Thank goodness UNFINISHED SONG (titled “Song for Marion” overseas) was made by an English filmmaker. I say that because Hollywood would have completely destroyed this wonderful story by overfilling it with cheesy, contrived moments. Hollywood doesn’t have the guts to make this kind of film without a “star.” Instead of the wonderful performances from Terrence Stamp and Vanessa Redgrave we’d likely get Steve Martin in one of his less-than-great performances and Cher.
But thankfully writer/director Paul Andrew Williams made this movie on English soil. UNFINISHED SONG stars Stamp and Redgrave as Arthur and Marion, an elderly couple who is trying to cope with Marion’s cancer. Marion spends her final months as a member of a neighborhood senior citizen choral group that performs outside the box music (like the B-52s and, to my surprise, Motörhead). Grumpy Arthur doesn’t cope quite as well, and he doesn’t get Marion’s singing though it’s not much different from his old man pub domino games. Even worse, Arthur is concerned that all the energy Marion puts into performing is taking a toll on her health, and it’s also clear that Arthur is jealous of the joy Marion gets out of singing because he doesn’t believe he is capable of making her that happy anymore. Add that to Arthur’s uncomfortable relationship with his son James (Christopher Eccleston) and his resentment of Marion’s choir teacher, Elizabeth (Gemma Arterton), and Arthur has to do a lot of emotional growth for someone his age.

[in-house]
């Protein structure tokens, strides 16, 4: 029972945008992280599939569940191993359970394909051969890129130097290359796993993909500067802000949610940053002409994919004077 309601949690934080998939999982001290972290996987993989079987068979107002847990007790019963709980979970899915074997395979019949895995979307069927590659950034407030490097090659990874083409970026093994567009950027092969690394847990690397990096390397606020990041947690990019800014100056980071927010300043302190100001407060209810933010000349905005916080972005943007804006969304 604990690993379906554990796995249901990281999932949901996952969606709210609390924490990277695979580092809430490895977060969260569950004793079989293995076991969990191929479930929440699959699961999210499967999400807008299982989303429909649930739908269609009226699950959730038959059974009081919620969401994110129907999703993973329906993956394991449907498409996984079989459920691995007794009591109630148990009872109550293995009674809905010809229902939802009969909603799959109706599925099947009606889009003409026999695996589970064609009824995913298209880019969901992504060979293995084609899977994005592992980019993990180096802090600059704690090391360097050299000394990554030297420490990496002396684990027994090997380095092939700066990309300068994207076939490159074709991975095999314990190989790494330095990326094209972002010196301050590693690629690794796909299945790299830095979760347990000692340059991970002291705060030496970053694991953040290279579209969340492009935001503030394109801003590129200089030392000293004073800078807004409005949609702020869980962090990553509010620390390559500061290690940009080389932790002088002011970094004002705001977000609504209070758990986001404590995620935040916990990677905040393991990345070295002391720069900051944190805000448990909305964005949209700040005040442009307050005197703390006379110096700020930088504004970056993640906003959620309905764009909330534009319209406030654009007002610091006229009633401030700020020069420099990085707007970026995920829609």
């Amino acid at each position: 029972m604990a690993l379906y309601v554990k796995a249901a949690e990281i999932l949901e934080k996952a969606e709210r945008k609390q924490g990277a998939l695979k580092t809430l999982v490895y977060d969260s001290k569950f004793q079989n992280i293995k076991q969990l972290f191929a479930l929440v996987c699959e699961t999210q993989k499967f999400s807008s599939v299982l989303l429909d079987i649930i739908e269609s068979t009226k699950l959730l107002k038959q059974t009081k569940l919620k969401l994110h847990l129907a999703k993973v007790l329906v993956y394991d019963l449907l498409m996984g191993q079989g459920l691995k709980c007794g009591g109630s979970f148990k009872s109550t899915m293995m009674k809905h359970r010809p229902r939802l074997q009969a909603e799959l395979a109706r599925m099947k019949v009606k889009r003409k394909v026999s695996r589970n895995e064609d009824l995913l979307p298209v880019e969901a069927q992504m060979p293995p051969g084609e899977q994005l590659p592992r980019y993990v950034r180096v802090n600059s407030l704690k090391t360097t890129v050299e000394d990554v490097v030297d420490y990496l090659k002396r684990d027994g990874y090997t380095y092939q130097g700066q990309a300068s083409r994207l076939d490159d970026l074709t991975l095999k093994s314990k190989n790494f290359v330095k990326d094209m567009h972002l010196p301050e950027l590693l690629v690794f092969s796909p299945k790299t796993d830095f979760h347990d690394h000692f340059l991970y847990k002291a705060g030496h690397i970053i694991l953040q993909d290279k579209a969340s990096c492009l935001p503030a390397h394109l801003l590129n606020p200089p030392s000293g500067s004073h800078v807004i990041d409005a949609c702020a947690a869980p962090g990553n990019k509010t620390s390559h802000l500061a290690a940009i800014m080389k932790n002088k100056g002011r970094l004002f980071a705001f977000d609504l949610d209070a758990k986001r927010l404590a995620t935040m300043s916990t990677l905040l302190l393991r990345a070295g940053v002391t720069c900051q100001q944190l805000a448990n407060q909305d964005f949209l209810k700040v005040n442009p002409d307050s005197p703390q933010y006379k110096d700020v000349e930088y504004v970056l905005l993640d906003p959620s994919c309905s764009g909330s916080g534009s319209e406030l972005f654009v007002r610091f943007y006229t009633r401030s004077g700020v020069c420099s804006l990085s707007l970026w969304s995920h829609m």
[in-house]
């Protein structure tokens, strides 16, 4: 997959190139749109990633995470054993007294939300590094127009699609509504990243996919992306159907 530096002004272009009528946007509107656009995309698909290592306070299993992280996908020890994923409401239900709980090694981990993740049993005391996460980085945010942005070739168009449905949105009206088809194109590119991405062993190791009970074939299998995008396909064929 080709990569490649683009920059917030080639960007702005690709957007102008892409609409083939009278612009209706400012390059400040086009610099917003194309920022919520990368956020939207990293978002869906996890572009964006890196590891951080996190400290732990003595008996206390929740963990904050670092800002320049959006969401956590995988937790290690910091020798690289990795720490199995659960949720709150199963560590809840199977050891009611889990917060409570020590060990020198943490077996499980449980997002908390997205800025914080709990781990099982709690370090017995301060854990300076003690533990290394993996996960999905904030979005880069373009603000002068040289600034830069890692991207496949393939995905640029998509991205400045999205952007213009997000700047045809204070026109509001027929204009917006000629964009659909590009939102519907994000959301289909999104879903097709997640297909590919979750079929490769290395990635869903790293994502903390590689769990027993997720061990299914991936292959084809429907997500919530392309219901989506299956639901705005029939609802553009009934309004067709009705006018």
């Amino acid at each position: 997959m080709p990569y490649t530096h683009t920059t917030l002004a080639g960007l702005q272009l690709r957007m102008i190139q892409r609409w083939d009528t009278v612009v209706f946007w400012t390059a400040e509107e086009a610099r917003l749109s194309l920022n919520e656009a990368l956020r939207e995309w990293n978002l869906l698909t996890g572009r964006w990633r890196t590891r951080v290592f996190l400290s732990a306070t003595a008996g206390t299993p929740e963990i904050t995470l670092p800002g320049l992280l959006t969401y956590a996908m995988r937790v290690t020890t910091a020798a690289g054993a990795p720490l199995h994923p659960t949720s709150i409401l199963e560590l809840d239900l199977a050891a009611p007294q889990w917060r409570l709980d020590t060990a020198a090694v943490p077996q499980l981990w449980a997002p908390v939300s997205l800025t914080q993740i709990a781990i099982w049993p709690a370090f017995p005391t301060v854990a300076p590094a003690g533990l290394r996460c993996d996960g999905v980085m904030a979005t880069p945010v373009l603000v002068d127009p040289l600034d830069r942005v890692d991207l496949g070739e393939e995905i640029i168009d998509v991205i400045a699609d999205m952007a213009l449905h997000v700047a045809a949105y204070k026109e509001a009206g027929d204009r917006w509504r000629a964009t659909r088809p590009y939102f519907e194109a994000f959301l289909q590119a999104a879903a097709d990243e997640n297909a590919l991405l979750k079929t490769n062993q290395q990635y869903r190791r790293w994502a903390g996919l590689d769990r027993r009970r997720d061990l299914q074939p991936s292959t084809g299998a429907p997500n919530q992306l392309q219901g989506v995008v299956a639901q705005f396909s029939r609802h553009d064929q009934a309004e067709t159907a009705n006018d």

Again, the movie is wonderfully English, and I’m not just talking about Arterton’s familiar cute cockney accent. Despite the harrowing material, it is at its heart a comedy. Stamp brings such a presence to the film, and because of his career-long stern persona the tender moments hit harder than one would expect. This is equaled by Redgrave’s powerful performance as a cancer-stricken woman who won’t give up on life. The two have wonderful chemistry. And I never expected to enjoy senior citizens singing 1990s rap songs as much as I did. Along with that, Arterton really needs to be doing more movies like Unfinished Song and not Prince of Persia or Hansel & Gretel.
Is the material cliché? Is it overly sentimental? Sure. But most of us have hearts, don’t we? Unfinished song presents a sweet story that never seems manipulative, which is harder to find in movies like this than you think. While one might question some of the logic (I refuse to believe Arterton’s character is a woman who has trouble finding dates), you can’t deny the sincerity. Though Unfinished Song isn’t a movie for everyone – I can’t imagine many teenagers connecting with it – it is one that others will find hard not to love.
Review Rating: 4 out of 5 : See it …… It’s Very Good